George Mackay Brown's short story 'Andrina'

Categories: Short Story

George Mackay Brown’s short story ‘Andrina’ has an element of mystery which leaves the reader in wonder and makes ‘Andrina’ an extremely pleasurable read. Andrina is an old sailor’s granddaughter who visits him as a ghost when he dies: however he does not know she is his granddaughter or that she is a ghost and is dreadfully upset when she leaves him. I think the main reason why George Mackay Brown is so successful in making the story an enjoyable read is due to the complex structure of the story, the setting and also its links to a mystical fairytale.

The story of ‘Andrina’ has a very interesting structure of a story inside a story. The outer story is in the present tense and concerns the old sailor in his daily routine. The inner story is in the past and tells of the old sailor when he was younger and of a love affair that he had. This structure makes the story intriguing as the reader at first does not know who the characters in the inside story are and thus it has a great sense of mystery surrounding it.

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Another interesting feature of the structure is the fact that it is cyclical in that it relates to the seasons. The story opens in the winter where the sailor is ill and feeling that he has lost his good friend and helper Andrina. It moves on in the inner story, where the sailor tells of his love affair with Andrina’s grandmother.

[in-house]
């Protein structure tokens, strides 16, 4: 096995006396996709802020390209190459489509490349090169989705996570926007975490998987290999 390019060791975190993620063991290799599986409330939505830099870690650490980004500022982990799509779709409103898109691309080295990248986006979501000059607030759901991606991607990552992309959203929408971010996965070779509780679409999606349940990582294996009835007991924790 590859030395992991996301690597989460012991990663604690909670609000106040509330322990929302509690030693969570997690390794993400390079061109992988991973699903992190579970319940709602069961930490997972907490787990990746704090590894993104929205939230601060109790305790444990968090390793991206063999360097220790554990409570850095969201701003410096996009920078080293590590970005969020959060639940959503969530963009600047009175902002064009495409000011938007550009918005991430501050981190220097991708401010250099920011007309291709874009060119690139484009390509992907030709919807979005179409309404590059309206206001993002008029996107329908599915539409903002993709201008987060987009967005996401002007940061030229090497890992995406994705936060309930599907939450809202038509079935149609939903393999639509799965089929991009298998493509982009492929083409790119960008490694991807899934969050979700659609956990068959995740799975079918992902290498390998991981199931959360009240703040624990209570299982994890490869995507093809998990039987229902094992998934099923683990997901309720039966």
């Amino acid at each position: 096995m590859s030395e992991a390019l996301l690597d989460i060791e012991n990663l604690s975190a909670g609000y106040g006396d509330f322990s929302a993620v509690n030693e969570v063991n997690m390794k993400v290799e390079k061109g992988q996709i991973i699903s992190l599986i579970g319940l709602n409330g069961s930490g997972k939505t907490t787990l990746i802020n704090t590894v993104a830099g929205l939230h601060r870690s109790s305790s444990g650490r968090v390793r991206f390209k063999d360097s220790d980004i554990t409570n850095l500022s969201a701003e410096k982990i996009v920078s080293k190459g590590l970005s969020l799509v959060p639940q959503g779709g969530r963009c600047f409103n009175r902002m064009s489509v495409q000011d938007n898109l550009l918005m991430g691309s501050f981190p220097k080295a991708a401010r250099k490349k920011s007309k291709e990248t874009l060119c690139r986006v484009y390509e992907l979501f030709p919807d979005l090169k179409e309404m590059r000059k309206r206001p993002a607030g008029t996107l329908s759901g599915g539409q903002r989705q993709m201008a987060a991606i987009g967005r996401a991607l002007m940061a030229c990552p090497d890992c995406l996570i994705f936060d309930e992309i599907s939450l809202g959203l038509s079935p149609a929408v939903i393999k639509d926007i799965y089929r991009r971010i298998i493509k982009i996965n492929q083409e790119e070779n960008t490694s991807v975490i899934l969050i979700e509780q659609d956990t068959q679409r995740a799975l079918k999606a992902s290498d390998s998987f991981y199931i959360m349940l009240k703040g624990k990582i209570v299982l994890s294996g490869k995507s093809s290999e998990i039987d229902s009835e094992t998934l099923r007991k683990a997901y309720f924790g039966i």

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The summer conveyed happiness and helped give the impression that they were deeply in love. The love affair ended in the autumn when wildlife died out and the sailor discovered a terrible secret about Andrina’s grandmother and then left the island. When spring returned in the outer story the sailor discovered Andrina was a ghost and why she had left. This let him understand and gave him the feeling of hope to move on. This structure is used to portray the inner feelings of the sailor and in my view is very effective.

As well as the cyclical structure, the earth’s elements are also referred to throughout the story. This reflects on the sailor’s old days and he often tells the reader of memories and links to the sea. One example of this is at the opening of the story when the sailor is describing Andrina – ‘She lights my lamp, sets the peat fire in a blaze, sees that there is enough water in my bucket that stands on the wall niche.’ Here the peat links to the element of earth and fire and water are also mentioned.

This helps the reader relate to where the seaman lived, in George Mackay Brown’s homeland of Orkney. The land here is windswept and the descriptions of the elements help the reader relate to how bare it is. The story could not have worked in any other setting. Another interesting point in this quote is the description of Andrina in that she ‘lights my lamp’. This is symbolic and shows how she gave the old sailor light and hope and also comforted him. She is referred to with this symbolisation throughout the story, which gives her the image of a kind, angelic figure. In the third paragraph she is also described with ‘I expected her with the first cluster of shadows…’ which has alliteration of the soft ‘s’ sound. This gives the reader the impression she is sweet and innocent.